Early women PhDs
The University of St Andrews has been awarding Ph.D. degrees for research theses since 1920. The names of the six women who are known to have been awarded Ph.D.s in History from 1920-70 [but see note below] are:
1927, Edith Edgar MacQueen, for a thesis entitled “The General Assembly of the Kirk as the rival of the Scottish parliament, 1560–1618“
1956, Edith M. Johnston, for a thesis entitled ‘The government of Ireland, 1767-85: a study in Anglo-Irish political administration’
1968, Marion J. Waller (nee Swift), for a thesis entitled ‘Joseph Glanvill and the 17th-century reaction against enthusiasm’
1970, Alison M. Hoppen (nee Buchan), for a thesis entitled ‘The fortification of Malta by the knights of St. John, 1530-1798’
There were also two women who were awarded other sorts of research degrees:
1967, Enid M. Gauldie (Mrs) was awarded a B.Phil. for a thesis entitled ‘Scottish bleachfields, 1718-1862’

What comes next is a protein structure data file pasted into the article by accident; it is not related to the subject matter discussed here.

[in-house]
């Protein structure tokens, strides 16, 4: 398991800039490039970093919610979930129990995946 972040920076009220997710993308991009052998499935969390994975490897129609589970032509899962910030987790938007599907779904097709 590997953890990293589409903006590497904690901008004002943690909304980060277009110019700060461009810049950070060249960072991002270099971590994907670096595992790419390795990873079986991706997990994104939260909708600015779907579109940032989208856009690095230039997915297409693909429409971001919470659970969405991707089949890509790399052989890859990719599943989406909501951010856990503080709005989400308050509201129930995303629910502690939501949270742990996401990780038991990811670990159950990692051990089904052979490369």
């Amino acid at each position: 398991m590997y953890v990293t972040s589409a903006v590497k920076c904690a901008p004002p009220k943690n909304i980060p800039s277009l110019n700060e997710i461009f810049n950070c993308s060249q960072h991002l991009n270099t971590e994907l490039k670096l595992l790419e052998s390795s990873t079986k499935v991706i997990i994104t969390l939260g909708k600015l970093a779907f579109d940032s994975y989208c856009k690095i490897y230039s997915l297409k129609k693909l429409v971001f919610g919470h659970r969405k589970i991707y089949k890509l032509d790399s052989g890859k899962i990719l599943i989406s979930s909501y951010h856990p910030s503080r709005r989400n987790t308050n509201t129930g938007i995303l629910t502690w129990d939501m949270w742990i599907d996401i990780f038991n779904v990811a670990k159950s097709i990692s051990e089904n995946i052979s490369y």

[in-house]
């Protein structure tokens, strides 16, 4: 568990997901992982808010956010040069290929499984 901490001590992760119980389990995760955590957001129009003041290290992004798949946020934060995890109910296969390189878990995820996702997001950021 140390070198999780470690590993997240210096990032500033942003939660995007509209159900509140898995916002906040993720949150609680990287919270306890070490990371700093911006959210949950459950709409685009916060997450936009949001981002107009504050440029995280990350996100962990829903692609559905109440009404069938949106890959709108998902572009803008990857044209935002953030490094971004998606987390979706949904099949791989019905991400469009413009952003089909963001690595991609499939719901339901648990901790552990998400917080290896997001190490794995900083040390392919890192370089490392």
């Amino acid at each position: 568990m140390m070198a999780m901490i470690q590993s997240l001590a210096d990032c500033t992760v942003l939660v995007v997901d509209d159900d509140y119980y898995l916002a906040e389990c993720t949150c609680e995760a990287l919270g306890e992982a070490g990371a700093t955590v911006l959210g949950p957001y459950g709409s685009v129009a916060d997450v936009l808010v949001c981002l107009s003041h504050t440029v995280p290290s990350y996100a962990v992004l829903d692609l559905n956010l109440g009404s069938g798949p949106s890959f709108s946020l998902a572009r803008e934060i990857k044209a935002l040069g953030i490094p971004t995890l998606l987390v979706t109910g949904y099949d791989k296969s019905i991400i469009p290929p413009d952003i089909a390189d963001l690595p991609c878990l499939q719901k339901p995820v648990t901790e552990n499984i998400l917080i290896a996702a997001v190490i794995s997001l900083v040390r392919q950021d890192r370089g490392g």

1969, Anne E. Shipley was awarded an M.Litt. for a thesis entitled ‘ A study of Bertrand Barere and the French Revolution’.
Note: this list is derived from the list of History research theses maintained by the Institute of Historical Research. It was constructed from returns sent in by History departments over the years. Neither we nor the IHR are currently certain how complete it is. For context, the IHR lists suggest that St Andrews awarded 49 PhDs in History 1900-1970, of which 6 (i.e. 12%) were awarded to women.